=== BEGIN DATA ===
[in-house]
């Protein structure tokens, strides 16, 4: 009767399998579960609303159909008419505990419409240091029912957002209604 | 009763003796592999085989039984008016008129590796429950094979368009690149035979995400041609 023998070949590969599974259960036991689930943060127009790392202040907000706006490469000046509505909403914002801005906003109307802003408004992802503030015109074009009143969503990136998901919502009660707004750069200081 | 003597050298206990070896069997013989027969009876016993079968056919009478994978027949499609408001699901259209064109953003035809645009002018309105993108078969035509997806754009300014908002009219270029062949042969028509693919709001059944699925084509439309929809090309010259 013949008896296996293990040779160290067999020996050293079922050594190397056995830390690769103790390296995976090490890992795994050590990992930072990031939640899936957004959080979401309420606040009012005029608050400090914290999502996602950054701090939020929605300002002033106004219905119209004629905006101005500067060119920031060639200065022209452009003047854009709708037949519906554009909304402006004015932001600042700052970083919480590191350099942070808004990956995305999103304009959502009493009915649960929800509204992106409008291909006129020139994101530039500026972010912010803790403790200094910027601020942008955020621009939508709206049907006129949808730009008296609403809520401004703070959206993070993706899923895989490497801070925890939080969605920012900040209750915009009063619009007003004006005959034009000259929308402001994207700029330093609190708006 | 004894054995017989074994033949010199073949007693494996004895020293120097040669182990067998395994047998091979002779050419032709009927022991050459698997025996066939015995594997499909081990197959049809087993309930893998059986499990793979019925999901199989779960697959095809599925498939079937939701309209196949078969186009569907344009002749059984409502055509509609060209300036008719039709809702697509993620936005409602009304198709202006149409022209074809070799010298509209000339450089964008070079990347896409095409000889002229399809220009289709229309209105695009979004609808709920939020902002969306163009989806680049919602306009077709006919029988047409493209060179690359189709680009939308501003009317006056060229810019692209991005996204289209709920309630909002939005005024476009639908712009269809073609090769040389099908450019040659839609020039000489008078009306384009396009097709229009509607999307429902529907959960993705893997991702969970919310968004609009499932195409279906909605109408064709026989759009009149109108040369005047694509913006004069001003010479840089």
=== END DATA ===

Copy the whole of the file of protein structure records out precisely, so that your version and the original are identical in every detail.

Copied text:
[in-house]
């Protein structure tokens, strides 16, 4: 009767399998579960609303159909008419505990419409240091029912957002209604 | 009763003796592999085989039984008016008129590796429950094979368009690149035979995400041609 023998070949590969599974259960036991689930943060127009790392202040907000706006490469000046509505909403914002801005906003109307802003408004992802503030015109074009009143969503990136998901919502009660707004750069200081 | 003597050298206990070896069997013989027969009876016993079968056919009478994978027949499609408001699901259209064109953003035809645009002018309105993108078969035509997806754009300014908002009219270029062949042969028509693919709001059944699925084509439309929809090309010259 013949008896296996293990040779160290067999020996050293079922050594190397056995830390690769103790390296995976090490890992795994050590990992930072990031939640899936957004959080979401309420606040009012005029608050400090914290999502996602950054701090939020929605300002002033106004219905119209004629905006101005500067060119920031060639200065022209452009003047854009709708037949519906554009909304402006004015932001600042700052970083919480590191350099942070808004990956995305999103304009959502009493009915649960929800509204992106409008291909006129020139994101530039500026972010912010803790403790200094910027601020942008955020621009939508709206049907006129949808730009008296609403809520401004703070959206993070993706899923895989490497801070925890939080969605920012900040209750915009009063619009007003004006005959034009000259929308402001994207700029330093609190708006 | 004894054995017989074994033949010199073949007693494996004895020293120097040669182990067998395994047998091979002779050419032709009927022991050459698997025996066939015995594997499909081990197959049809087993309930893998059986499990793979019925999901199989779960697959095809599925498939079937939701309209196949078969186009569907344009002749059984409502055509509609060209300036008719039709809702697509993620936005409602009304198709202006149409022209074809070799010298509209000339450089964008070079990347896409095409000889002229399809220009289709229309209105695009979004609808709920939020902002969306163009989806680049919602306009077709006919029988047409493209060179690359189709680009939308501003009317006056060229810019692209991005996204289209709920309630909002939005005024476009639908712009269809073609090769040389099908450019040659839609020039000489008078009306384009396009097709229009509607999307429902529907959960993705893997991702969970919310968004609009499932195409279906909605109408064709026989759009009149109108040369005047694509913006004069001003010479840089």